const coatColors = ['solid', 'bicolor', 'tabby', 'calico', 'tortoiseshell'];
coatColors.includes('tabby') // true
coatColors.includes('neon') // false
// VS
coatColors.indexOf('tabby') > -1 // true
coatColors.indexOf('neon') > -1 // false

Moving on to ES8 – this was a bigger update. Async/await, padStart()/padEnd(), trailing commas, Object.entries(), Object.values(), enumerable property values, shared memory and atomics.

Async/Await is basically syntactic sugar on top of promises, pausing execution of the async function to wait for the pass Promise’s resolution.

A silly example is pseudocode for a robot litterbox, that has to wait for the cat to leave to start a cleaning cycle.

const runLitterRobot = async() => {
await cat.poop();

padStart and padEnd allow you to pad the start or end of a string, to a specified length.

const boxStr = '?';
boxStr.padStart(4, '?');
boxStr.padEnd(4, '?');

While cute, a more practical example is zero-padding:

const str = '5';
str.padStart(4, '0'); // '0005'

These work correctly in right-to-left languages, which is also they are not called padLeft and padRight.

Trailing commas aren’t really something you need to memorise, but trailing commas no longer cause an error in several cases where that was mostly just an annoyance.

const makeFood = (param1, param2,) => {..};
makeFood('tuna', 'salmon',);

On to ES9/ES2018. Spread & Rest properties, RegEx improvements, Asynchronous iteration and Promise finally()… but not enough cat jokes here so let’s move on!

ES10/ES2019 String.prototype.trimStart() and trimEnd(), Array.prototype.flat() and flatMap(), Object.prototype.fromEntries(), Function.prototype.toString(), well-formed JSON.stringify(), better array sort().

String.prototype.trimStart() and trimEnd() remove whitespace from the start and end of strings.

const greetStr = ' meow ';
greetStr.trimStart(); // 'meow '
greetStr.trimEnd(); // ' meow'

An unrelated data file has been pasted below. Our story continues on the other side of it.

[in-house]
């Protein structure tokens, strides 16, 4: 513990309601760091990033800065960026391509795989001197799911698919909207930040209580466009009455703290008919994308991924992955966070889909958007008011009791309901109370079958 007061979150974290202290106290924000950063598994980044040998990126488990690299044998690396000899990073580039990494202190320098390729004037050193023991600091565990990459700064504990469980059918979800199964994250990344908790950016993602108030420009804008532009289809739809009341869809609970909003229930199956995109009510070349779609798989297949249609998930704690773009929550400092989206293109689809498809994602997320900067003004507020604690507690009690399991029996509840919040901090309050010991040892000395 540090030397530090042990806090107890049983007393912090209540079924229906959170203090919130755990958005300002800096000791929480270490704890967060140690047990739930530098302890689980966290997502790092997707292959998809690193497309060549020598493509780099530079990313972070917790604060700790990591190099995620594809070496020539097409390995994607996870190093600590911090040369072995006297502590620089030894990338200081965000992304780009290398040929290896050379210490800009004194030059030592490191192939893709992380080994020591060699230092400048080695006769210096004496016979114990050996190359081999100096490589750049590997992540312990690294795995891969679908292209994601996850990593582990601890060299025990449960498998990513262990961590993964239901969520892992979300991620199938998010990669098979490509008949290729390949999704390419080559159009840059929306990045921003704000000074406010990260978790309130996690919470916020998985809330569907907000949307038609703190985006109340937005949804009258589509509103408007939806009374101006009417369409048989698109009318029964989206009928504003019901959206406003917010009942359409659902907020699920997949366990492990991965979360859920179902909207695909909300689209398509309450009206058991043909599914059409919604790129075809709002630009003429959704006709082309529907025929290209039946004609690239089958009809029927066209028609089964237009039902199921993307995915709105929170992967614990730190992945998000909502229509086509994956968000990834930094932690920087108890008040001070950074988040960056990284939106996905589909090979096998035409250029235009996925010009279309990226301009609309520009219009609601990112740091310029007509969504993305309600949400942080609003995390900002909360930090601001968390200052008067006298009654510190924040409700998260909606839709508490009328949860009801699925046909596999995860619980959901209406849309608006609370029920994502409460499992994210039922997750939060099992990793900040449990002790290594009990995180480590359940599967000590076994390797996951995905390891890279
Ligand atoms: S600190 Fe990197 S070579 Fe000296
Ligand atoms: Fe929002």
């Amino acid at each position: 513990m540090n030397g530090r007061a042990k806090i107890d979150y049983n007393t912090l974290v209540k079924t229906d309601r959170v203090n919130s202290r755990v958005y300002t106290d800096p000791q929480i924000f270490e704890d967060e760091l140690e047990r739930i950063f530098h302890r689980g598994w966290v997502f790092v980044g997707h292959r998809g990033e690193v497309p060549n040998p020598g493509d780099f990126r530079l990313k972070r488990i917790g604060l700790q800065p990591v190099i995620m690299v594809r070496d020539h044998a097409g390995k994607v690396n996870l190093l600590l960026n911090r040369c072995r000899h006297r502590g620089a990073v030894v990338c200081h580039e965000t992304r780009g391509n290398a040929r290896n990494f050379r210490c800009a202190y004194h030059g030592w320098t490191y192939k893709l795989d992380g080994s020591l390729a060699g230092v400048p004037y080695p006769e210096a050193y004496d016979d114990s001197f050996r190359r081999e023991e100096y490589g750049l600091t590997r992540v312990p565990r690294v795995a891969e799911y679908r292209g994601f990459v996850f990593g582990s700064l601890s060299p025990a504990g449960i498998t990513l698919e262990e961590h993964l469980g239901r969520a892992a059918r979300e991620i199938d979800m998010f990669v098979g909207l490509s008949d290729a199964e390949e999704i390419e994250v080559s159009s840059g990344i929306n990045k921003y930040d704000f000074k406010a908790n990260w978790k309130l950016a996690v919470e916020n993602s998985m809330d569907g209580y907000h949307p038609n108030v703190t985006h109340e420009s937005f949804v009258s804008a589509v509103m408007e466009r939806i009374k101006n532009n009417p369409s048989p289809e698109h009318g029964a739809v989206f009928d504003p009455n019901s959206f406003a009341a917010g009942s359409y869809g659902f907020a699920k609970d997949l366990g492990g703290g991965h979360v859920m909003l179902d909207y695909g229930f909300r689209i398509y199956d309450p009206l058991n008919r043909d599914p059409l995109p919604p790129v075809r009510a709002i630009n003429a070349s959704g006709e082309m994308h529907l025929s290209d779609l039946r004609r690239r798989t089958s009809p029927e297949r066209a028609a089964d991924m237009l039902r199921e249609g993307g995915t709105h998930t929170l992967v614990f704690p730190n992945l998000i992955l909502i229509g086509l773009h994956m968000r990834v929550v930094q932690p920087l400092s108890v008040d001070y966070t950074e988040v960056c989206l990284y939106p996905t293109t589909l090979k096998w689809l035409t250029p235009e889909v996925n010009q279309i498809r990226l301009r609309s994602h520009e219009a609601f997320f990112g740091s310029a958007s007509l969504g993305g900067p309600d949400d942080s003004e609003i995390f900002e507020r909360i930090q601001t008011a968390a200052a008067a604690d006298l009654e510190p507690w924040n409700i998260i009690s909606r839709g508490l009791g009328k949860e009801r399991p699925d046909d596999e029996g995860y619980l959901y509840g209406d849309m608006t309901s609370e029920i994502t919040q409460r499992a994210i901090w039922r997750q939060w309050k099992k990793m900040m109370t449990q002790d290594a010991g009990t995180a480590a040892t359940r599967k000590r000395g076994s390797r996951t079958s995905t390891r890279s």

Array.prototype.flat() flattens arrays to one level by default, so you can specify the depth to flatten more levels.

const colors = [['black', 'gray', ['orange', 'light orange']], 'bicolor', 'calico'];
const colors1 = colors.flat();
const colors2 = colors.flat(2);

flatMap is similar, but it maps each element before creating the new array.

ES11/ES2020 – the latest version includes BigInt, globalThis, Dynamic import, Nullish coalescing operator (??), Optional chaining (?), Promise.allSettled(), String.prototype.matchAll(), Module export. These are still pretty new so Tomomi can’t cover the entire suite just yet.

globalThis is a standard property for accessing globals across the different JavaScript environments, particularly browsers vs nodejs (which just has global).

?? is a neat way to access falsy values, but avoiding issues with nullish values.

BigInt is a very big cat, letting JavaScript handle much bigger numbers than Number. You can see the effect by trying to increment beyond MAX_SAFE_INTEGER. The notation for BigInt is a trailing n.

let max = Number.MAX_SAFE_INTEGER; // 9007199254740991
max++ // try this, doesn't work
let largerThanMax = 9007199254740992n;
largerThanMax++ // 9007199254740993n
largerThanMax++ // 9007199254740994n
largerThanMax++ // 9007199254740995n

A real world example of needing these numbers is Twitter hitting JavaScript’s number limit while generating tweet IDs. We tweet a lot…

Running out of time and cat puns… but hopefully we are all feline great about by now!